This week's Weekly Geeks topic puts down the books to consider other forms of storytelling. Dewey says:
This week’s theme was suggested by Renay. She says, “I thought it would be cool to ask people to talk about other forms of story-telling.” This theme is once again one you could approach several ways. You might want to tell about the forms of storytelling (aside from books) you love. Maybe you enjoy TV shows, movies, music, narrative poetry, or Renay’s favorite, fanfiction. You could give us an overview of a type of storytelling, such as listing your favorite movies. Or you might pick a more specific story, one particular favorite. Some people might post youtubes of the songs whose stories they find brilliant, or some might share family bedtime stories.
I touched on some elements of this in the Booking Through Thursday response I posted last Friday.
One reason I love books is that they let me get inside a character's thoughts and motivations in a way that's just not possible in a movie. Movies are more like real life in the sense that you can really only infer what someone's thinking based on what they say or do; but at least in real life, you can ask questions. In books, the narrator can let you know exactly what's behind it all. Also, sometimes things that ring true on the page don't work onscreen, and it's got nothing to do with the story; bad acting and/or direction can be a distraction for me.
On the other hand, if I want just a couple of hours of fast-moving diversion, I'd rather have it in movie form; I think some types of stories, particularly if they're heavy on plot, action, and/or atmosphere, are just told better that way. A movie is usually a more visceral experience for me, and asks less of my mentally; for the most part, it's the opposite with books - and of course, there are exceptions on both counts.
Movies and television shows tell their stories in ways that involve more of the senses than books do, and as I noted above, some stories really are told most effectively that way. Being more of a novel reader than a short-story fan, much of the time I prefer television's form of storytelling to that of movies, particularly when it comes to dramas like Lost; there's time to reveal and get to know the characters, the story can take its time to unfold, and if you get confused, you can always watch a repeat (or better yet, save it on your DVR or TiVo for multiple viewings).
However, especially when summer comes around, I enjoy a trip to the movies to escape into worlds of adventure and excitement that, quite honestly, I don't really think I'd enjoy reading about. When a story has a lot of action, I want to see it more than I want to read descriptions of it. One reason I strongly prefer The Lord of the Rings in movie form is that the battle scenes in the books, especially in The Return of the King, were very difficult and tedious reading for me - but on screen, I was absolutely riveted.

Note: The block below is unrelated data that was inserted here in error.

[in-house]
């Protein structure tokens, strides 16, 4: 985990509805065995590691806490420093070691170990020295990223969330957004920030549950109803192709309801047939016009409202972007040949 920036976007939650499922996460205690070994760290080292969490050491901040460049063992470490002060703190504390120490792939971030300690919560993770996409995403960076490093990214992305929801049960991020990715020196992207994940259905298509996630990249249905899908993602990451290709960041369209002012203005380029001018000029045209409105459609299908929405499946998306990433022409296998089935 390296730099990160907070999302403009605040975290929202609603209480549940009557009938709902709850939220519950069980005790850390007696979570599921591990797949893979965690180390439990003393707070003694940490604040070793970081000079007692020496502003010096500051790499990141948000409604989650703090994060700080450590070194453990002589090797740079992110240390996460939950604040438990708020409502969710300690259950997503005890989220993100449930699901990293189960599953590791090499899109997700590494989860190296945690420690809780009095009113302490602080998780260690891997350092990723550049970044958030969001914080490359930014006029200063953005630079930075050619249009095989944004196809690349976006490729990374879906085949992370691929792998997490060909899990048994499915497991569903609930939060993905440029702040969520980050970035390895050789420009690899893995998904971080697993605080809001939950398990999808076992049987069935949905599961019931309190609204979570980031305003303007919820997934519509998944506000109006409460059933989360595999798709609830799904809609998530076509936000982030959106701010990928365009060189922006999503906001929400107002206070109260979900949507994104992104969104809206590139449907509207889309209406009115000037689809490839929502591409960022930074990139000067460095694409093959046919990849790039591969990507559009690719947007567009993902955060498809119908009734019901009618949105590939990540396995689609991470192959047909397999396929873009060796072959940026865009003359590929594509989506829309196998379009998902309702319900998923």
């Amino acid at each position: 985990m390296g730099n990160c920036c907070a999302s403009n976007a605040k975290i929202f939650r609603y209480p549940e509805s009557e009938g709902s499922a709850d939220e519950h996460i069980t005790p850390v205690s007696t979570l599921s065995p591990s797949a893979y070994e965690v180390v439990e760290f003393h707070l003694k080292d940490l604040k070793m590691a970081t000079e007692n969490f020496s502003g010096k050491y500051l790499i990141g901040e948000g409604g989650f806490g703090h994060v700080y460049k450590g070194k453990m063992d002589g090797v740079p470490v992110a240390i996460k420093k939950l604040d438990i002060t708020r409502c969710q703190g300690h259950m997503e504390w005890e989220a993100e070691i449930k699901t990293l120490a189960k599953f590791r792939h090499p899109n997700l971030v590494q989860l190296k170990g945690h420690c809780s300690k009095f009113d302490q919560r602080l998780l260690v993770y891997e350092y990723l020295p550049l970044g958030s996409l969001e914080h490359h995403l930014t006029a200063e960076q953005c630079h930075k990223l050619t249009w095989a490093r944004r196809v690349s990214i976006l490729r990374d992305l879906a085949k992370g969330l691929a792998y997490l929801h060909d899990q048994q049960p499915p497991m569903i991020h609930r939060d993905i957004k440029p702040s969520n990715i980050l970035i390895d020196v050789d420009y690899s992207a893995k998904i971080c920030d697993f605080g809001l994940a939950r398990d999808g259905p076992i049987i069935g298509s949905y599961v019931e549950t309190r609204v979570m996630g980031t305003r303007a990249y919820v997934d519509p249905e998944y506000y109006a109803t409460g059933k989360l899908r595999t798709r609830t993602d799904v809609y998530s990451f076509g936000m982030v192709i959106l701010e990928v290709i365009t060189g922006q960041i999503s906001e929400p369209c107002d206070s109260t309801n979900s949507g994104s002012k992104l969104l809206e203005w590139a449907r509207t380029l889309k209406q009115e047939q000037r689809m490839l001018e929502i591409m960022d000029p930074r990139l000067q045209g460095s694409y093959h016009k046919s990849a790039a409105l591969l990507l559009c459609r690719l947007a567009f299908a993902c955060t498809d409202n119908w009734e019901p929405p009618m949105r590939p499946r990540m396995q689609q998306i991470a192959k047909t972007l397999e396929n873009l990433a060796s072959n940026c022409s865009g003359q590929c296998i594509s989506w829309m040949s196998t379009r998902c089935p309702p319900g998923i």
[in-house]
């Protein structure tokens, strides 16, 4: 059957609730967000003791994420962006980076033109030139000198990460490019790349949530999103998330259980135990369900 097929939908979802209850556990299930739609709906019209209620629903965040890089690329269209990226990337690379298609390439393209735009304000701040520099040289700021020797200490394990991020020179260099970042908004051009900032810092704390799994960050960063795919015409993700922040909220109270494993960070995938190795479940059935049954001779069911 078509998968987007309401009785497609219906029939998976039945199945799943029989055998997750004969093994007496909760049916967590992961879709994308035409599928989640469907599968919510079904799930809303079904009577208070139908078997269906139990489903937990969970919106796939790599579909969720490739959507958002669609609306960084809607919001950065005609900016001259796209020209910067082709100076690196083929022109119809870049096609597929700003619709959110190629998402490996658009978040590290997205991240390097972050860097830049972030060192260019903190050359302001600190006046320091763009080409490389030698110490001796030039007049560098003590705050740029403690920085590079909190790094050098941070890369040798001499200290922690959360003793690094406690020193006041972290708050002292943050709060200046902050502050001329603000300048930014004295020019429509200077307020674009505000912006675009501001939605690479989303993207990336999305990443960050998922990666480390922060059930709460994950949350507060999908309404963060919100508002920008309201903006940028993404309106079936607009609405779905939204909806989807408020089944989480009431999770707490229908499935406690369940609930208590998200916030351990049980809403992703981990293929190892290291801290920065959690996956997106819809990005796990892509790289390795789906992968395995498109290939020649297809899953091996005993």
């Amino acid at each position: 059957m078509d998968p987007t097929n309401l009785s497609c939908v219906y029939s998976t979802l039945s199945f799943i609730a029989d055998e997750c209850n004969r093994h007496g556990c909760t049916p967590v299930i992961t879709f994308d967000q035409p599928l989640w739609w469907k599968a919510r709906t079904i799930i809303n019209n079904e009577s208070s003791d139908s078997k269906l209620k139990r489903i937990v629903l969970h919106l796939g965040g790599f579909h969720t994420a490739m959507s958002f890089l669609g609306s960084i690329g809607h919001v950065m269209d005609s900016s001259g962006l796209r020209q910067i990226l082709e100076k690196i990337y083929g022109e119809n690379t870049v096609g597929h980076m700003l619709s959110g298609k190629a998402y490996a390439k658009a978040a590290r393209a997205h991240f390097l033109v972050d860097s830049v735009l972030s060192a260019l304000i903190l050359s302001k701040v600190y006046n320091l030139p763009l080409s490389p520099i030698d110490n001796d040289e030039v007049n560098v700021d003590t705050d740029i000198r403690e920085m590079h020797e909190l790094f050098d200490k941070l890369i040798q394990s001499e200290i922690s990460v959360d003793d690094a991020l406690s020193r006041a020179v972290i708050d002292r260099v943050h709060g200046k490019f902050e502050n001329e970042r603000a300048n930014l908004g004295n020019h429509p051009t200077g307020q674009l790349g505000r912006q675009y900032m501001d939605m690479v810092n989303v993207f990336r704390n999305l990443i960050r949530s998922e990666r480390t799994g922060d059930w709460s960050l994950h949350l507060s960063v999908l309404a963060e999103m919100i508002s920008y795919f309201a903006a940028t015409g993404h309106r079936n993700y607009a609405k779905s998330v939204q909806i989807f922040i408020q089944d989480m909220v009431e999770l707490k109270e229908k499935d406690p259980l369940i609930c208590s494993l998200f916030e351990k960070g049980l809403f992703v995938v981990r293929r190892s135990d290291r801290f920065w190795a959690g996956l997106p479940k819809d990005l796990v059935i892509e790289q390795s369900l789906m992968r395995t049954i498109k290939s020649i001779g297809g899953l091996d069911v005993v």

And this past weekend, I was on the edge of my seat spending a couple of hours with an old friend - Dr. Henry "Indiana" Jones, Jr.
Indiana Jones and the Kingdom of the Crystal Skull
I have to be honest and admit that I had major misgivings when I heard that, nearly twenty years after "...The Last Crusade" (emphasis mine, and my favorite of the Indy movies - who can resist the Holy Grail?), there was a new Indiana Jones movie in the works. I thought the story was done, and wasn't Harrision Ford just a bit old now?
No need to fear, though. I'm happy to report that Indiana Jones and the Kingdom of the Crystal Skull is a terrific addition to the series - and a great example of a story that is best told by the movies: one where actions, and pictures, speak a whole lot louder than words.
Our man Indy has aged pretty well - but there's no sidestepping the fact that he has aged, and the movie has some fun with it. The basic framework of the movie is familiar - a mysterious, possibly legendary ancient artifact to be located, potentially at great peril - although the particulars are different; could this ancient, mysterious artifact possibly...be of alien origin? I don't want to give away too many details of the plot - because plot is the main element here - but dangerous strangers are encountered, a message from a past acquaintance is delivered by a new one, everything turns out to be connected, it's never certain who can be trusted, and the chase - and the chase, and the next chase - is on.
It's the chase sequences, dangerous escapes, and near misses that make an Indiana Jones movie, and I thought they were in fine form here. While there's no shortage of smart quips, the movie isn't heavy on dialogue, and the (necessary) expository passages don't slow the story down. It's great to see Indy's best gal, Marion Ravenwood, again. As always, I was very impressed with the sophistication of the booby traps and other protective devices the ancients were capable of installing in their sacred fortresses.
I don't think I would have enjoyed reading about any of this nearly as much as I did seeing it onscreen.
I know that some people (looking at you, Mike) have been worried about the "screwing up the legend - and our memories" factor with this movie - and having seen Star Wars Epsiodes I through III, it's not hard to understand that. But if you go into this with reasonable expectations, I really don't think you'll be disappointed with ...Crystal Skull. Tall Paul and I definitely weren't. Welcome back, Indy!
If you've seen the movie - or absolutely refuse to - let me know your thoughts in the comments!